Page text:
A third principal investigator joins MIRI

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Blue test tubes with one orange tube

Drs. Wallingford and O’Tierney-Ginn awarded new grants

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Dr. Mary Wallingford is a principal researcher at Tufts MC

Dr. Mary Wallingford is 2021 Tufts MC PEW Applicant

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Dr. Mary Wallingford is a principal researcher at Tufts MC

Dr. Mary Wallingford Conducts Webinar for North American Vascular Biology Organization

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Dr. Herbert J. Levine Foundation for Cardiovascular Clinical Research
Beals Goodfellow Award
The Tree of Life: Harnessing Placenta Biology for Cardiovascular Disease Research.
The goal of this study is to collect and analyze transcriptional placenta data with approaches that may complement ongoing cardiovascular disease research at Tufts Medical Center and provide novel avenues for long-term patient care.
Role: PI

Russo Family Charitable Foundation
Maternal Transmission of the Effects of Stress Across Generations Through Gene Expression Changes in Early Embryos.
This proposal is designed to generate hypotheses, to be tested in future experiments, that explain how the negative consequences of female exposure to stress can be transmitted to offspring via epigenetic alterations of germ cells and/or early embryonic tissues, with a focus on the placenta.
Role: Co-PI

American Heart Association Career Development Award
Evaluation of the Biomedical Significance and Prognostic Value of Calcification in the Placenta.
The goal of this project is to mechanistically test whether placental vascular calcification profiles can be used as early markers of placental dysfunction through an approach that combines imaging, molecular, and histological techniques. AHA19CDA34660038
Role: PI

Determination ff Maternal-Fetal Phosphate Transport Mechanisms and the Role ff Sodium-Dependent Phosphate Transporters in Extraembryonic Tissues.
The major goals of this project are to determine molecular mechanisms of phosphate transport at the maternal-fetal interface, evaluate mechanisms of phosphate transport during pregnancy, and develop new technologies for assessment of placental development and physiology.
Role: Principal Investigator

UW SOM Office of Research and Graduate Education Grant
University of Washington School of Medicine
UW Placenta Research Network Seminars.
The goal of this seminar series was to provide continued education and research support to placenta researchers in the Pacific Northwest.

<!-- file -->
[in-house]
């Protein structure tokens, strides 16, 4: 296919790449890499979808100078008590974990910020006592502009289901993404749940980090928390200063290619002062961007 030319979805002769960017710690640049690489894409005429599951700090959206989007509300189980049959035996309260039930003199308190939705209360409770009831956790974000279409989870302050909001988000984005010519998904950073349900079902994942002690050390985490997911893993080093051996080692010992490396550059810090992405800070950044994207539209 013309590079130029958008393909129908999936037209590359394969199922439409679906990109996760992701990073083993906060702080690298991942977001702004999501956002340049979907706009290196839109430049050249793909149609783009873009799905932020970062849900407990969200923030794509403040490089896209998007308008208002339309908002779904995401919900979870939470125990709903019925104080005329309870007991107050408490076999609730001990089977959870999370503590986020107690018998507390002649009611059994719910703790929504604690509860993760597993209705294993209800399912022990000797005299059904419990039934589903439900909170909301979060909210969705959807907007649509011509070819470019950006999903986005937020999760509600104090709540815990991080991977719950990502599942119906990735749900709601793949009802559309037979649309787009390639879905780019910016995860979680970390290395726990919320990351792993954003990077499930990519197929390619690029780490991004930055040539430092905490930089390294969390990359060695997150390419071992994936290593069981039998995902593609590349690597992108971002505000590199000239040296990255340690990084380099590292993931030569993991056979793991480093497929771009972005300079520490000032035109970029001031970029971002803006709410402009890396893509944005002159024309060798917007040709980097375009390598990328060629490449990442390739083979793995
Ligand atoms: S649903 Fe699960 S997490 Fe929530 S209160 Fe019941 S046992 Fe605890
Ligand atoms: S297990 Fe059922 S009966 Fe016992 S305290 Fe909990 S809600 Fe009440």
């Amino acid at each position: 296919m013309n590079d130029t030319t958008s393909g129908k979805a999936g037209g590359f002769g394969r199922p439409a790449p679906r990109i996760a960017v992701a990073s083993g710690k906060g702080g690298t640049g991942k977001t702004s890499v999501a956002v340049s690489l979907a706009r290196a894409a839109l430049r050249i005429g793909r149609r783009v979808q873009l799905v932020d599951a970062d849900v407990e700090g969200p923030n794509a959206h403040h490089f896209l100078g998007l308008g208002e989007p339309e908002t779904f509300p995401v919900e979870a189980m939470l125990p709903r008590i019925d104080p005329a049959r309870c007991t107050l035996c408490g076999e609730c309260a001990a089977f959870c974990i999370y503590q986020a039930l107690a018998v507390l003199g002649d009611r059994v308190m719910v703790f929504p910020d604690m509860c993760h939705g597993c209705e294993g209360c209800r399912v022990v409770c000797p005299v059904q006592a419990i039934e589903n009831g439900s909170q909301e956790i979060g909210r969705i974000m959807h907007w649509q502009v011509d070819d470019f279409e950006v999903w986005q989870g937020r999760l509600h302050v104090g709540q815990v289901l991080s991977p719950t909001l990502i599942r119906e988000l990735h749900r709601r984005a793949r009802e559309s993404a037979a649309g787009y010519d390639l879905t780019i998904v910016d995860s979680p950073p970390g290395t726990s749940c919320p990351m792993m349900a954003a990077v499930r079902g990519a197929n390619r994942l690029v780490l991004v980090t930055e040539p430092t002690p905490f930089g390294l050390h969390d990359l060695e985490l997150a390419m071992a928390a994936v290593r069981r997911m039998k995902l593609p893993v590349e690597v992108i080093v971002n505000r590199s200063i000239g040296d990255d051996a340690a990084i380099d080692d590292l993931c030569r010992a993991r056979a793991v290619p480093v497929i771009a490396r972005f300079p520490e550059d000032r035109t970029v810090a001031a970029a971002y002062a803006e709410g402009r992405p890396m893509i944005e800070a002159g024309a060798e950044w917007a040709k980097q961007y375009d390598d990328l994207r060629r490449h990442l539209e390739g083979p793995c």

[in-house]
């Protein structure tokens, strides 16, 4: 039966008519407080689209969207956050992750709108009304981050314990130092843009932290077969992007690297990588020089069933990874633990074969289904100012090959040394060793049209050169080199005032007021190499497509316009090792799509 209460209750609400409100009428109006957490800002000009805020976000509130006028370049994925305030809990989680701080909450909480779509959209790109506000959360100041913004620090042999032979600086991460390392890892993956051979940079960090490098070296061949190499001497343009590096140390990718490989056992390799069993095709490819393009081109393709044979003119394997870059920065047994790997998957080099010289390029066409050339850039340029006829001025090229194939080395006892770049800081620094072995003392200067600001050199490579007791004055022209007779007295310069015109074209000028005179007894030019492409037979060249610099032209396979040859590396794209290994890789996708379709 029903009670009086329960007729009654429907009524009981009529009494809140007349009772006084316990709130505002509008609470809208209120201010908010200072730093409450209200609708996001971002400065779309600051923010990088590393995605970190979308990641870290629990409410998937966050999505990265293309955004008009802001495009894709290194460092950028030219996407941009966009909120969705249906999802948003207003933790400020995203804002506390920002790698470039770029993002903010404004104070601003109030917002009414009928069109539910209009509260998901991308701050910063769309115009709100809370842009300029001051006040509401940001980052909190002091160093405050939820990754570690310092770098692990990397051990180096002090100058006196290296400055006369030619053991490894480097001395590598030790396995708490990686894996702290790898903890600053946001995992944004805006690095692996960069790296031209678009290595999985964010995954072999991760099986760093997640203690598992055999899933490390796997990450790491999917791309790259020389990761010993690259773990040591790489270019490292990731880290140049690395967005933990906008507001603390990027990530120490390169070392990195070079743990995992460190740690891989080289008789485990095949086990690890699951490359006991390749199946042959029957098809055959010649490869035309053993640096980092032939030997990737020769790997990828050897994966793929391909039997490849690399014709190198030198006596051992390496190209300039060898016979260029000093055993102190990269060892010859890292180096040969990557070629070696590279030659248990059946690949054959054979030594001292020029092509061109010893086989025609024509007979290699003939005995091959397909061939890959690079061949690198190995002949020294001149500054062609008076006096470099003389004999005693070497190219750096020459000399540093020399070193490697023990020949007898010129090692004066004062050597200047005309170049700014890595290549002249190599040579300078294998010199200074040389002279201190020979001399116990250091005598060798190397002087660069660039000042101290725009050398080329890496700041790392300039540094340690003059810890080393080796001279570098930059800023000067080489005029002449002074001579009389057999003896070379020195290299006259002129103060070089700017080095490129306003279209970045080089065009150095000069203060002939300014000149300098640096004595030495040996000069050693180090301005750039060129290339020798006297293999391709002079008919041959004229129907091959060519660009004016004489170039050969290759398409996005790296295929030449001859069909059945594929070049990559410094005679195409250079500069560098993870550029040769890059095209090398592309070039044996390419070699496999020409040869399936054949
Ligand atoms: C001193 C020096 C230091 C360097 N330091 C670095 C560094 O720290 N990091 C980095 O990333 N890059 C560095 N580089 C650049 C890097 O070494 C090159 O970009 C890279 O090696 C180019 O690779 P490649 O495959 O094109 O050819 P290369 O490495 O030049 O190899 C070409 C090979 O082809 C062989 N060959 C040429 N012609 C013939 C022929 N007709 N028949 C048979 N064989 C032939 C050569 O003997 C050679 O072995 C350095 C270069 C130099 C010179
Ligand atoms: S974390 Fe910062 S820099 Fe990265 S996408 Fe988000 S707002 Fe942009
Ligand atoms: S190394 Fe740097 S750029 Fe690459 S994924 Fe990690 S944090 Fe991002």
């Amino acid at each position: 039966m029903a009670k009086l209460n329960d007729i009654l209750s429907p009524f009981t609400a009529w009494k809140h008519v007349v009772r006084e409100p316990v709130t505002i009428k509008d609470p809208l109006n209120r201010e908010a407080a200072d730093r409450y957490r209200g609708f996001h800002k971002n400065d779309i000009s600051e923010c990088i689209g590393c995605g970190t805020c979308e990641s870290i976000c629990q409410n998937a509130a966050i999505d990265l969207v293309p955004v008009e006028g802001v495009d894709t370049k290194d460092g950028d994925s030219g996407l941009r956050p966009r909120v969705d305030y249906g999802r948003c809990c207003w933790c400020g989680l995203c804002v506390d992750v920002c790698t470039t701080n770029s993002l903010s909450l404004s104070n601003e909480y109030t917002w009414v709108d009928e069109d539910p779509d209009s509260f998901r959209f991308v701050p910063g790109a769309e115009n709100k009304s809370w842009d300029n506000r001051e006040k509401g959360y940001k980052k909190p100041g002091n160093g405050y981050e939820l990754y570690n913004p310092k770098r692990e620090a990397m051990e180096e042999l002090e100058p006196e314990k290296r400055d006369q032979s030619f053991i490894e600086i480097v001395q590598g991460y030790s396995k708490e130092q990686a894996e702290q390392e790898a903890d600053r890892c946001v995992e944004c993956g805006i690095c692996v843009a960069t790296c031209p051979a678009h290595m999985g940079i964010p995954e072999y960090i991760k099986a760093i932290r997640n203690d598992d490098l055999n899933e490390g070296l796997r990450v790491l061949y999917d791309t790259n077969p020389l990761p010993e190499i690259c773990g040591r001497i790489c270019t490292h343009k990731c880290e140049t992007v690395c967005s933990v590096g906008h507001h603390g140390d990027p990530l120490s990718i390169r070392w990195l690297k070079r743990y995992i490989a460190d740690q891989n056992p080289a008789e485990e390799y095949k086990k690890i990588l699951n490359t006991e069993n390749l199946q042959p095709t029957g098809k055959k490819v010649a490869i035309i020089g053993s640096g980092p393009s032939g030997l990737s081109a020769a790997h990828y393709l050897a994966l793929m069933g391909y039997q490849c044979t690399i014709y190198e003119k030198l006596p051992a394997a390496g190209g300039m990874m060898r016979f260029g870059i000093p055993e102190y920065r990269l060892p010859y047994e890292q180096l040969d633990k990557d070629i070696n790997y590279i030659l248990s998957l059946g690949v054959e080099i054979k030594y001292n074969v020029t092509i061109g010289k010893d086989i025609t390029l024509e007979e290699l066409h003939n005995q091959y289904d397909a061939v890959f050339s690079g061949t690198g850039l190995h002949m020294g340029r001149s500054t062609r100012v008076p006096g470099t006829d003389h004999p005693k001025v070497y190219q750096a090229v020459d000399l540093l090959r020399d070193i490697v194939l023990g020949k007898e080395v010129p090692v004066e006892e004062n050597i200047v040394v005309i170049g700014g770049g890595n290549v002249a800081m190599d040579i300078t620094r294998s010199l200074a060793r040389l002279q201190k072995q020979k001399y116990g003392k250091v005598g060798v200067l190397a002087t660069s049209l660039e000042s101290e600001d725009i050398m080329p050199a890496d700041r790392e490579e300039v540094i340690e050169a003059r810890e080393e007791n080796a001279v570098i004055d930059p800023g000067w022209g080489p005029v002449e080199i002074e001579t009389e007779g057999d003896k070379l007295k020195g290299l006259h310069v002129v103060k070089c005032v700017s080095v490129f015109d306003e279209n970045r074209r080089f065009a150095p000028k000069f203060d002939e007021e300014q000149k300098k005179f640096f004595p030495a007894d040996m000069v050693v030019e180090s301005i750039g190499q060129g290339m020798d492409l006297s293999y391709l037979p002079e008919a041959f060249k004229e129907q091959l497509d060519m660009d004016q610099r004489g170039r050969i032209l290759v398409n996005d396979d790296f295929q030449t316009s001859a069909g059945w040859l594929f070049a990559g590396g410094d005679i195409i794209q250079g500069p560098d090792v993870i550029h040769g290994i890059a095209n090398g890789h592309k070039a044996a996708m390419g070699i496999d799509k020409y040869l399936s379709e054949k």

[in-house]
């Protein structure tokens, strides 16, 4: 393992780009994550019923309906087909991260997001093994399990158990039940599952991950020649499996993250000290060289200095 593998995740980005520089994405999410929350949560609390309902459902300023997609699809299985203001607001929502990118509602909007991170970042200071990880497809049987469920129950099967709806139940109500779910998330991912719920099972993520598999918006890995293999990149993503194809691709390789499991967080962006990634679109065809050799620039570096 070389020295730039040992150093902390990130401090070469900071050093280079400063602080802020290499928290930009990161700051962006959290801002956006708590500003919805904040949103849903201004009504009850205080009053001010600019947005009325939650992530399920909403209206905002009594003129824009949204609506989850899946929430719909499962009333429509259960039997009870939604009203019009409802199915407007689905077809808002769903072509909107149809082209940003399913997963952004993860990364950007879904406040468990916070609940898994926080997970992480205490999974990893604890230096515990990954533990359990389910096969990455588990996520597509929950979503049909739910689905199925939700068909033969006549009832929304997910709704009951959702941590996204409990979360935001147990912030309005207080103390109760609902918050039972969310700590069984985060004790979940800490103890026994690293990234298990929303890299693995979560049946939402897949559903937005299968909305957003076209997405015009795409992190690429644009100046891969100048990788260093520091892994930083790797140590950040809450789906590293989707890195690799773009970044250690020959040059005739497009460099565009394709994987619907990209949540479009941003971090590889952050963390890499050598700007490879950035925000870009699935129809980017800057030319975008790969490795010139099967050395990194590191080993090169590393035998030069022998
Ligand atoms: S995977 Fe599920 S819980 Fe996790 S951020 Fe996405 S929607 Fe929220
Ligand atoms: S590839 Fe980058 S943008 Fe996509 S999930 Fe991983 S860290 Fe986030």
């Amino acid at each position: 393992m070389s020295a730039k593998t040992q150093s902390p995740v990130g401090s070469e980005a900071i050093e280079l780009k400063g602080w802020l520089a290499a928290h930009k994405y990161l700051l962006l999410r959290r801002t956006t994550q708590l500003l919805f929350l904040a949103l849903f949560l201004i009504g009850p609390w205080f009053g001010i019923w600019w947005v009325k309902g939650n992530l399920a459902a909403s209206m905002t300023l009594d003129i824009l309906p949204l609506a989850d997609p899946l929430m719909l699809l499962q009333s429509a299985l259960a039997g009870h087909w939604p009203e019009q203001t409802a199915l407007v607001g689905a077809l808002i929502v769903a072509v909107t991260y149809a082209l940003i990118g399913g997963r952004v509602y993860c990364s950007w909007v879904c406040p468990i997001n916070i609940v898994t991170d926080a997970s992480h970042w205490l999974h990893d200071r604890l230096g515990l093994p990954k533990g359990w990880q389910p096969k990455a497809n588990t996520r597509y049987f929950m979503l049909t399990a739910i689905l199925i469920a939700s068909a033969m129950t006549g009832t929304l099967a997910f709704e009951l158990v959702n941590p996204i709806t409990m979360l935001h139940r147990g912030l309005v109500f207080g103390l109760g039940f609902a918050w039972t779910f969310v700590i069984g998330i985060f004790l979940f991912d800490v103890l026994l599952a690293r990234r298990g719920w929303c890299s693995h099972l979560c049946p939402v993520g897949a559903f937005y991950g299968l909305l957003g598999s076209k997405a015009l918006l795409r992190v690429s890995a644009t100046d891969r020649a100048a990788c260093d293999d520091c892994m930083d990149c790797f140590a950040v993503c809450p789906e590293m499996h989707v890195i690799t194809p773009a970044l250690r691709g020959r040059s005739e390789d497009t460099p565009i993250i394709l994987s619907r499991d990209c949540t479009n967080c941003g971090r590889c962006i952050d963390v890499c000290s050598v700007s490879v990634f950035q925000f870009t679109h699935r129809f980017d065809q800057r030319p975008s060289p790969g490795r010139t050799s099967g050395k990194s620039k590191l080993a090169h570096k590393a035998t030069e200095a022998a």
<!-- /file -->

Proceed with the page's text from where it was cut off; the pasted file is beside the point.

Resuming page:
Role: Organizer, MPI

March of Dimes Scientific Conference Support Grant
University of Washington School of Medicine
The Placenta: Connecting People and Promoting Growth.
The goals of this symposium were to provide education on placenta biology to trainees and those new to placenta research and to promote the development of collaborative, interdisciplinary placenta research projects.
Role: Organizer, MPI with Manjiri Dighe (UW Radiology) and Martin Frasch (UW ObGyn)

Cardiovascular Training Grant Program
University of Washington School of Medicine
The Role of Phosphate Transporters in Cardiovascular Development and Disease in the Mouse. The major goal of this project was to determine the role of phosphate transporters Slc20a1 and Slc20a2 in vascular calcification mechanisms at blood tissue barriers, including cerebral vessels (blood brain barrier) and extraembryonic tissues (blood placenta barrier).
Role: Trainee, Mentored by David Dichek (UW Cardiology) and Cecilia Giachelli (UW Bioengineering)

The research focus in the Wallingford Lab is development and pathophysiology of the placenta. The placenta contains highly specialized vasculature that mediates interaction between maternal and fetal circulatory systems during pregnancy. Impaired placental growth or function can have dire impact on maternal and fetal health. In the long-term, Dr. Wallingford aims to advance knowledge of placental development and assist in the development of early diagnostics and novel therapeutics for disorders of placental insufficiency or dysfunction. Specific areas of interest include maternal-fetal phosphate transport biology, morphogenetic analysis of placentation, and development of new approaches to assess vascular structure and function at the maternal-fetal interface.